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Just the Two of Us (2023) | Review

Just the Two of Us (2023)

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Just the Two of Us (2023)
French:
L’Amour et les Forêts
Directed by Valérie Donzelli

When Blanche crosses paths with Grégoire, she believes she has found the love of her life. Quickly, their relationship develops joyfully. The couple moves, Blanche distances herself from her family, and a new life begins for her. But day by day, she unexpectedly finds herself under the influence of a possessive and dangerous man…

* * *

Blanche teaches French at a school and lives in Normandy, near Caen, with the sea reflected in her eyes and a serene resignation about her single life. Blanche divides her life between her beloved job and a nearly symbiotic relationship with her twin sister, Rose, and their mother, always ready to encourage her daughters, barely looking up from the fabrics and embroidery she dedicates herself to. One evening, Rose, more outgoing and determined to pull Blanche out of her loneliness, drags her to a beach party with the threat/promise of meeting a so-called ideal man. At the party, Blanche, resistant to forced socialization and single conventions, meets an old schoolmate, Grégoire Lamoureux—a name that carries significant weight, almost like a promise—formerly overweight (“You look…” “slimmer!”) and now a charming man proud of his seductive skills. Blanche is swept away with an enthusiasm that even she finds excessive, perhaps adolescent. Grégoire presents himself as the perfect man: his suffocating yet gratifying attentions and eyes filled with desire give Blanche a sense of centrality that had somehow been taken from her. Blanche lets herself be carried away in this whirlwind of love, confronting the mild doubts of the women around her, who are both surprised and suspicious of this seductive avalanche. The domino effect is complete, the decisions made: Grégoire will take Blanche to Lorraine, between Metz and Nancy, far from the beloved sea and her close-knit family. Their future, already written, includes marriage, children, and a family life measured with a compass and pathological control that becomes ever more apparent.

Just the Two of Us by Valérie Donzelli unfolds slowly as a psychological thriller where the stakes are freedom—and, more broadly, the self-determination—of an accomplished and autonomous woman who succumbs to the fantasy of love. The original title (L’amour et les fôrets, like the Éric Reinhardt novel from which the film is adapted) better captures the film’s fundamental contradiction: the love (dreamed, idealized, perhaps only imagined) on one side and the forests, not only geographical, of a toxic relationship whose density is underestimated and whose side effects are ignored. Blanche is torn from the sun she loves so much to find herself alone and struggling with the quirks of an increasingly obsessive partner in the damp and inhospitable mist of an emotional landscape that offers no escape, only increasingly taxing and labyrinthine rules of engagement. Caught between saccharine tones—a reflection on the future sung in the car like in an impressionist musical by Jacques Demy—and melodramatic shifts, Just the Two of Us blends Hitchcockian influences (a Suspicion infused with the search for renewed female autonomy) with a call for awareness and a drive for realization.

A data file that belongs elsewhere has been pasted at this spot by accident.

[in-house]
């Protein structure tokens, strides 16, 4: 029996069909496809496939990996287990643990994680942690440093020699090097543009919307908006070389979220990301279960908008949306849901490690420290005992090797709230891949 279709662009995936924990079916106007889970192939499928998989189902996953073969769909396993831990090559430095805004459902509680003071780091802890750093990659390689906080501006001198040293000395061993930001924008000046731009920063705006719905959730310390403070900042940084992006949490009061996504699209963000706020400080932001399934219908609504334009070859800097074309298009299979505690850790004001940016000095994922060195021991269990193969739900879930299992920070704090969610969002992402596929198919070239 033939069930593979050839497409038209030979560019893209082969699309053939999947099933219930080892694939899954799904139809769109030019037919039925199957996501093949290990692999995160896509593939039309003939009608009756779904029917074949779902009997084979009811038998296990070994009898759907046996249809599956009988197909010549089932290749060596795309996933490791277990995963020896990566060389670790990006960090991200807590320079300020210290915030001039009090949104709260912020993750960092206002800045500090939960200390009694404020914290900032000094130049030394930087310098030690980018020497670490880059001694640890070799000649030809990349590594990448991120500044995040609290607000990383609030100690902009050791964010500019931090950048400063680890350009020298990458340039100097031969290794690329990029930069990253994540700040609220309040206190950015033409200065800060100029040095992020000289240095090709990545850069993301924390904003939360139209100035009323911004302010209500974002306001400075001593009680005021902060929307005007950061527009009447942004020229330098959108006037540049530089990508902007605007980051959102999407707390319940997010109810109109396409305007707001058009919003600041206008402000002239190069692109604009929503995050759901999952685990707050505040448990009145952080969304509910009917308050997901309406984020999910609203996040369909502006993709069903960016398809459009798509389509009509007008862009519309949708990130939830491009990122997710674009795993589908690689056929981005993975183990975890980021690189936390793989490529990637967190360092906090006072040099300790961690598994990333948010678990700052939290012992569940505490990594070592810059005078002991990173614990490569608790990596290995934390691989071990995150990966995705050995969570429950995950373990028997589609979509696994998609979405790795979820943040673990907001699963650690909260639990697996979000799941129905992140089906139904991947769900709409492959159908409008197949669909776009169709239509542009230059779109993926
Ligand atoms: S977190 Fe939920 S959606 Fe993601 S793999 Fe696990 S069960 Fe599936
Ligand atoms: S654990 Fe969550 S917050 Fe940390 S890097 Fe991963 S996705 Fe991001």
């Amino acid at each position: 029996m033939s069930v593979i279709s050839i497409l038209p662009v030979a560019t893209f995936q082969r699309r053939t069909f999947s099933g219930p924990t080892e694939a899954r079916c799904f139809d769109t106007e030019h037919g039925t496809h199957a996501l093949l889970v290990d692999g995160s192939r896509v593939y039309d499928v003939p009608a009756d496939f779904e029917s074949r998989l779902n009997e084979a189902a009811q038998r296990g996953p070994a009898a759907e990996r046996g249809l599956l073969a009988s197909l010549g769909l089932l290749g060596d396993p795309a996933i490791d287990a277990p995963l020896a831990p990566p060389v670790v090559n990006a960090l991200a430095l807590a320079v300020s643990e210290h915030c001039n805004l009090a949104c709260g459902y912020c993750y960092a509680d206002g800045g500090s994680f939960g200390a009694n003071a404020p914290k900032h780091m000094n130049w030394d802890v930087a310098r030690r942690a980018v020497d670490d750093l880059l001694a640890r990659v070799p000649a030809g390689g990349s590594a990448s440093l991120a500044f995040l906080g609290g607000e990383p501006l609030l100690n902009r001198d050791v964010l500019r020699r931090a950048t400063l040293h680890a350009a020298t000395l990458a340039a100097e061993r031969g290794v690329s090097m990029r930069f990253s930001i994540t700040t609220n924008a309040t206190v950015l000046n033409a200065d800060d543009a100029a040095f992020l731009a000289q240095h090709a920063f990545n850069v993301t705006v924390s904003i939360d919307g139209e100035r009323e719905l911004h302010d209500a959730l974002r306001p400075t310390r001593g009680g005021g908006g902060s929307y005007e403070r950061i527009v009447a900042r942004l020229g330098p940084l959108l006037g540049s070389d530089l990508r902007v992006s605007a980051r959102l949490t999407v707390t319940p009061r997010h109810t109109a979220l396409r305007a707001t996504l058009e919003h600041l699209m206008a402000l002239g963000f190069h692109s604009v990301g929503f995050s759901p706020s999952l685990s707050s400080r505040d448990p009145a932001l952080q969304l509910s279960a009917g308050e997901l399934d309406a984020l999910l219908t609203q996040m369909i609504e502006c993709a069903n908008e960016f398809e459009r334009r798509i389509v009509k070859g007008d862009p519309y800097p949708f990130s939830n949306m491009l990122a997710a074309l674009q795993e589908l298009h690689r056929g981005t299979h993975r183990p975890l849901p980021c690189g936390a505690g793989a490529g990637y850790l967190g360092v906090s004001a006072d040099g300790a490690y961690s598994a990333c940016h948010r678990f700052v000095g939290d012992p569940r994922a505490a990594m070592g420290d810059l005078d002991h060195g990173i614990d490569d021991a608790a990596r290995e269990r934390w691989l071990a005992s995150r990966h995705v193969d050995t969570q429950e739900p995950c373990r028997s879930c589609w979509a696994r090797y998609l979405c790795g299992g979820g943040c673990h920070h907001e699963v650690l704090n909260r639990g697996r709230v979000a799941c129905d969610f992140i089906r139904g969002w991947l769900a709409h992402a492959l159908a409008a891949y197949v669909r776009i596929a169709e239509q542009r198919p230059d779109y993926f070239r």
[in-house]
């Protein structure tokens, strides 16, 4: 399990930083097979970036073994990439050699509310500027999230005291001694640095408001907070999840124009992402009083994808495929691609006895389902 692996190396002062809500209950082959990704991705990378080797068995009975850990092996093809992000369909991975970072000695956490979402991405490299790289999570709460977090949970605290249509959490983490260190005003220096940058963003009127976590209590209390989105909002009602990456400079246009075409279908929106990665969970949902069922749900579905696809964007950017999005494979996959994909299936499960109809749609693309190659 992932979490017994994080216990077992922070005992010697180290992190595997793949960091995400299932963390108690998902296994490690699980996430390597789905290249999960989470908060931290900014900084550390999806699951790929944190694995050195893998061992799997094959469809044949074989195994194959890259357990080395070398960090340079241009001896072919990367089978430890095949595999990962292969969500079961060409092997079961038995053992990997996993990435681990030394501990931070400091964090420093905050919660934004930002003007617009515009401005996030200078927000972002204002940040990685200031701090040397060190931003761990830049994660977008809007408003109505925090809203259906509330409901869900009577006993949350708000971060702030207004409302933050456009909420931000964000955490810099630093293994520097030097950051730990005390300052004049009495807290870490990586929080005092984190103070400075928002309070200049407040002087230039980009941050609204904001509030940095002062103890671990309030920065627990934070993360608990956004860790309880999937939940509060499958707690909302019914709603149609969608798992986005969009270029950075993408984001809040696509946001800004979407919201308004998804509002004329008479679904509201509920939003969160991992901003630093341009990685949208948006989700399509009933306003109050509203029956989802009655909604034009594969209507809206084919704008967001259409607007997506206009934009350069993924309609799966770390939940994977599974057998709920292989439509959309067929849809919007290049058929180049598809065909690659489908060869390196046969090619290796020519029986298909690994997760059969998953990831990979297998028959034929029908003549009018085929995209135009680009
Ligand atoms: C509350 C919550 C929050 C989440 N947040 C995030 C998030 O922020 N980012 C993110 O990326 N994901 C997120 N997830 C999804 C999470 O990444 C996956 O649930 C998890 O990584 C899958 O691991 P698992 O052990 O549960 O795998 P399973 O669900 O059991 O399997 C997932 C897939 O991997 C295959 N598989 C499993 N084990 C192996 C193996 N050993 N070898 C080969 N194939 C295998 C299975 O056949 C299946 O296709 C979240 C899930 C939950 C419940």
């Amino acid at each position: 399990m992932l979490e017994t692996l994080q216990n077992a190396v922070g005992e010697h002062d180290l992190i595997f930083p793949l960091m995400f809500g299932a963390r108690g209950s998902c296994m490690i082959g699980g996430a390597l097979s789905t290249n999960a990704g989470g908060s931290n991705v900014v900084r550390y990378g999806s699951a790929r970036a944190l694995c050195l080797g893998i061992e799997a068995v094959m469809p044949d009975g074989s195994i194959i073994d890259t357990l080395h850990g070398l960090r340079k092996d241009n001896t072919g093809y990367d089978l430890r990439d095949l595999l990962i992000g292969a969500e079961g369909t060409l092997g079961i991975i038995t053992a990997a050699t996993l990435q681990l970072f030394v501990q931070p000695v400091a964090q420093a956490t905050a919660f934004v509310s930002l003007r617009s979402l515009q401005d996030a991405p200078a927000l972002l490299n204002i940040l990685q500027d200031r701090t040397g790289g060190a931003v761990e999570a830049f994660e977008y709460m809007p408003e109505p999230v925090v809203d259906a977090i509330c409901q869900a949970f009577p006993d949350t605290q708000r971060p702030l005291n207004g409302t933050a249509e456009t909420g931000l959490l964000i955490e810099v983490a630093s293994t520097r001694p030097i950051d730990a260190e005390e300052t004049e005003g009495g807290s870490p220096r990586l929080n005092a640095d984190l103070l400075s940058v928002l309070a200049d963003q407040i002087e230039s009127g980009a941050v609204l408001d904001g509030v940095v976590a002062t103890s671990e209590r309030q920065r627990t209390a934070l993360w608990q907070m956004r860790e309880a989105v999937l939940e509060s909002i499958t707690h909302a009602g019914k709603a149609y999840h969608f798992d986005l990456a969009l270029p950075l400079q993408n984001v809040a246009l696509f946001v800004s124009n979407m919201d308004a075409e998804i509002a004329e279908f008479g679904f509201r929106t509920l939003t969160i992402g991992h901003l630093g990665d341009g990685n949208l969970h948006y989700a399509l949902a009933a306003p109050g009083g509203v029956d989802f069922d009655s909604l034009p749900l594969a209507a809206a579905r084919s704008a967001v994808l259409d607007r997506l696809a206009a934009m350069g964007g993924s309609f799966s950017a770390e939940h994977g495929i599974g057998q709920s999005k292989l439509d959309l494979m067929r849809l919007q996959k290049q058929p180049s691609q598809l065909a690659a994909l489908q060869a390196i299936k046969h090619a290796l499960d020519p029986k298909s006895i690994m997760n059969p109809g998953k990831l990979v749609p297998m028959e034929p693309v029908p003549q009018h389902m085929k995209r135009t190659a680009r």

Donzelli entrusts the face and body of Virginie Efira with Blanche’s initial indecision and subsequent determination. However, in the first part of the film, the sparse and subtle hints at Grégoire’s toxic personality convey a sense of disturbing duplicity, while the protagonist’s descent into hell is described in a tone that is more predictable, didactic, at times formulaic. Just the Two of Us comfortably fits into a discourse on an amour fou that degenerates into pathological obsession; Melvin Poupaud, with his charm that straddles the languid and the diabolical, portrays a character reminiscent of that in Woody Allen’s Coup de chance. Donzelli confirms her sharp sensitivity toward twisted love stories, setting aside her more fanciful and surreal vein to lend greater realistic force to this tale of passion, submission, and redemption. Blanche’s Courage proves to be a solid film, perhaps not always surprising, occasionally sluggish yet engaging, that nonetheless achieves its objective. And that is no small feat.

Federico Pedroni

Cineforum, May 6, 2024

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